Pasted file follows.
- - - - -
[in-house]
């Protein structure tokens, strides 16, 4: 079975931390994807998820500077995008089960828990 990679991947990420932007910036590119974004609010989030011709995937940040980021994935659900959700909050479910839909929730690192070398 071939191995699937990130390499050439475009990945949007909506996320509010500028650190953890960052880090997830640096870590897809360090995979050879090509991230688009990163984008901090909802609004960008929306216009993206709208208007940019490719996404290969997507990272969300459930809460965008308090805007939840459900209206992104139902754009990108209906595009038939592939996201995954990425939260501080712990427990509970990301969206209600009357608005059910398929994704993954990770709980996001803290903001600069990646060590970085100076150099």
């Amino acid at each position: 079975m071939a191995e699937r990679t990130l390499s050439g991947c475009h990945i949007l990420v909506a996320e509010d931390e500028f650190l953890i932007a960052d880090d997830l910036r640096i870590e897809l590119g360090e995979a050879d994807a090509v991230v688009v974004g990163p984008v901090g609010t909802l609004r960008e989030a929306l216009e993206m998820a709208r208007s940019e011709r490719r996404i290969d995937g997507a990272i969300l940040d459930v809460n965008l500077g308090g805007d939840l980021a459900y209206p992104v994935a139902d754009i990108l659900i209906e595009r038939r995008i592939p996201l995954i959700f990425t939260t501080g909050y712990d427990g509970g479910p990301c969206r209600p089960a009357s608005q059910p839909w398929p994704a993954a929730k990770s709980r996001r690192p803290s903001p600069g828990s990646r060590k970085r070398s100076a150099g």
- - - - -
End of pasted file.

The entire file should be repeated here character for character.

[in-house]
């Protein structure tokens, strides 16, 4: 079975931390994807998820500077995008089960828990 990679991947990420932007910036590119974004609010989030011709995937940040980021994935659900959700909050479910839909929730690192070398 071939191995699937990130390499050439475009990945949007909506996320509010500028650190953890960052880090997830640096870590897809360090995979050879090509991230688009990163984008901090909802609004960008929306216009993206709208208007940019490719996404290969997507990272969300459930809460965008308090805007939840459900209206992104139902754009990108209906595009038939592939996201995954990425939260501080712990427990509970990301969206209600009357608005059910398929994704993954990770709980996001803290903001600069990646060590970085100076150099």
């Amino acid at each position: 079975m071939a191995e699937r990679t990130l390499s050439g991947c475009h990945i949007l990420v909506a996320e509010d931390e500028f650190l953890i932007a960052d880090d997830l910036r640096i870590e897809l590119g360090e995979a050879d994807a090509v991230v688009v974004g990163p984008v901090g609010t909802l609004r960008e989030a929306l216009e993206m998820a709208r208007s940019e011709r490719r996404i290969d995937g997507a990272i969300l940040d459930v809460n965008l500077g308090g805007d939840l980021a459900y209206p992104v994935a139902d754009i990108l659900i209906e595009r038939r995008i592939p996201l995954i959700f990425t939260t501080g909050y712990d427990g509970g479910p990301c969206r209600p089960a009357s608005q059910p839909w398929p994704a993954a929730k990770s709980r996001r690192p803290s903001p600069g828990s990646r060590k970085r070398s100076a150099g």